I took part in a working that revealed who I was in a former life. The name given was a not uncommon German name. But the spirit also supplied the era and an image of a man wearing a peculiar hat. When I googled the details they all checked out: the name, the era, and even a photo of a person with the same name (possibly the same person) wearing a similar hat.
When I told this anecdote to a friend he raised a reasonable objection: that I couldn’t know the individual I’d identified was the person intended. Surely, there could be others with the same name who lived in the same era and wore similar hats. In this case, this was not ‘information’ but only coincidence.
The criticism raises a wider problem in magick: how, when we specify persons or places in our intent, does magick ‘find’ its specific target? Likewise, when an oracle provides a message that has a general application, what justifies us in assuming a particular meaning?
Let’s stay with our original example: I receive information about my name in a previous incarnation. How do I know to which individual this name refers? The name is a sign that potentially could point to a number of people. If there were real information here, then the spirit supplying it would have given signs that narrowed the range of referents to a single person. Isn’t it reasonable to demand this?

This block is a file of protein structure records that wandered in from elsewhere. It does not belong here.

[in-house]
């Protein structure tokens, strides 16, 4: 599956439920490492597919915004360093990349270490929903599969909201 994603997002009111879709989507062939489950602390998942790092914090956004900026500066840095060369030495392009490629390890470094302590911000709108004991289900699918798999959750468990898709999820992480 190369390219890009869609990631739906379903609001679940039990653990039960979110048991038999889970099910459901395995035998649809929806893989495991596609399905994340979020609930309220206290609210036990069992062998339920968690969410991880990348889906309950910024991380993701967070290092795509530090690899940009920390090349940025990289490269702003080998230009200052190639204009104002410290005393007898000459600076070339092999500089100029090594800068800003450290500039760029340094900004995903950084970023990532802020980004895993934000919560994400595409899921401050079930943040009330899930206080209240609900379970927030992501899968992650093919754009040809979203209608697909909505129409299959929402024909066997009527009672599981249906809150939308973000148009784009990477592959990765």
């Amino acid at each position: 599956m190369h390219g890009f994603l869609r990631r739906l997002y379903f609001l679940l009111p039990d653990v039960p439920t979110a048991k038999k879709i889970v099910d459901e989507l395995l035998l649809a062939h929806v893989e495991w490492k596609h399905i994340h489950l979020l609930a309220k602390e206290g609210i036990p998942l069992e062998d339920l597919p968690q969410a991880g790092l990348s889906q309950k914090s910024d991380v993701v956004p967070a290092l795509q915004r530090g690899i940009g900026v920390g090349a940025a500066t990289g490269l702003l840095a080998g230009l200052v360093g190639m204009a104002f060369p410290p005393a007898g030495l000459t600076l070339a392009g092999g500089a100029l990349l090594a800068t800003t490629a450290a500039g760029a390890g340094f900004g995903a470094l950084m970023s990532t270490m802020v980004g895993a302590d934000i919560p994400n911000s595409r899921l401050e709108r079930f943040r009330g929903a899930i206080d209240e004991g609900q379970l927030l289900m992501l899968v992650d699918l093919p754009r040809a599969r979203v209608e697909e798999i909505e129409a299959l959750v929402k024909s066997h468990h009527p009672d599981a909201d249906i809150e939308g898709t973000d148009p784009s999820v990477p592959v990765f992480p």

Perhaps it would be, if we ourselves obeyed the same rule, but we don’t. If I think to myself ‘I will see Stephanie at the weekend’, how do I know that the Stephanie named in my thought is the same as the one I intend to meet? How do I know that any object that arises in my thoughts as a name that can have more than one referent is the particular one I’m referring to?
It seems a nonsensical question, because I just know, the reason being that ‘Stephanie’ is not functioning exclusively as a sign, but as the object of my intention. ‘Stephanie’ is only part of what will happen at the weekend, because what I’m actually referring to is something I’m going to do. I’m not simply ‘naming’, I’m specifying something that is going to happen.